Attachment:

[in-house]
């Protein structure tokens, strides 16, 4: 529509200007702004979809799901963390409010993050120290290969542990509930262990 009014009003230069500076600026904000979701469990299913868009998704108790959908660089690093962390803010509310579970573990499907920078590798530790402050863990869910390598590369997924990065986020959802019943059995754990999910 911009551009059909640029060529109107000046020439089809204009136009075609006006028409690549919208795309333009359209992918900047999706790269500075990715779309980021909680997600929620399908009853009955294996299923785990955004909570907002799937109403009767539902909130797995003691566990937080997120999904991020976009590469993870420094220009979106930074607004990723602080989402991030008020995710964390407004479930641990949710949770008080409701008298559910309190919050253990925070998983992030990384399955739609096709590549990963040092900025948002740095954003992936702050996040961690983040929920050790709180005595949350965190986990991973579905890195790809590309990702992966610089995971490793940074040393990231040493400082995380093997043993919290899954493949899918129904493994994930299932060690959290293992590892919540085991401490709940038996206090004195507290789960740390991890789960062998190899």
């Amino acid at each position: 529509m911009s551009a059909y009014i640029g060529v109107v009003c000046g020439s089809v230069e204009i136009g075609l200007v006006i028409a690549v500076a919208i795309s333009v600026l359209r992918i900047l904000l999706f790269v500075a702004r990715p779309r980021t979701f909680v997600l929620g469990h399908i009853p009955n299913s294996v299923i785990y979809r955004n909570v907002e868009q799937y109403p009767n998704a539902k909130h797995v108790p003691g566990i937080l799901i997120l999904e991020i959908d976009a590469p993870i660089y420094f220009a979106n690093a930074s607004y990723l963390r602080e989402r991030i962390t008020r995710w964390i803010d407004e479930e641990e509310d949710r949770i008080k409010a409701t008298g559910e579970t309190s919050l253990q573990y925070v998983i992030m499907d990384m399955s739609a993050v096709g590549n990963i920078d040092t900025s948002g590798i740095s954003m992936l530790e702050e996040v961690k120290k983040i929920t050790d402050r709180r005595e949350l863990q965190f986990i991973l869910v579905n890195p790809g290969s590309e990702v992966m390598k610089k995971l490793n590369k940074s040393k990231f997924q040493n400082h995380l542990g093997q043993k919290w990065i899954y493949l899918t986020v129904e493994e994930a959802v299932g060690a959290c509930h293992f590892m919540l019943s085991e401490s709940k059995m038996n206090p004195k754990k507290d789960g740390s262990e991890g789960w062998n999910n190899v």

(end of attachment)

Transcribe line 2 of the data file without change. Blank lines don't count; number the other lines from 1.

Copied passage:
């Protein structure tokens, strides 16, 4: 529509200007702004979809799901963390409010993050120290290969542990509930262990 009014009003230069500076600026904000979701469990299913868009998704108790959908660089690093962390803010509310579970573990499907920078590798530790402050863990869910390598590369997924990065986020959802019943059995754990999910 911009551009059909640029060529109107000046020439089809204009136009075609006006028409690549919208795309333009359209992918900047999706790269500075990715779309980021909680997600929620399908009853009955294996299923785990955004909570907002799937109403009767539902909130797995003691566990937080997120999904991020976009590469993870420094220009979106930074607004990723602080989402991030008020995710964390407004479930641990949710949770008080409701008298559910309190919050253990925070998983992030990384399955739609096709590549990963040092900025948002740095954003992936702050996040961690983040929920050790709180005595949350965190986990991973579905890195790809590309990702992966610089995971490793940074040393990231040493400082995380093997043993919290899954493949899918129904493994994930299932060690959290293992590892919540085991401490709940038996206090004195507290789960740390991890789960062998190899």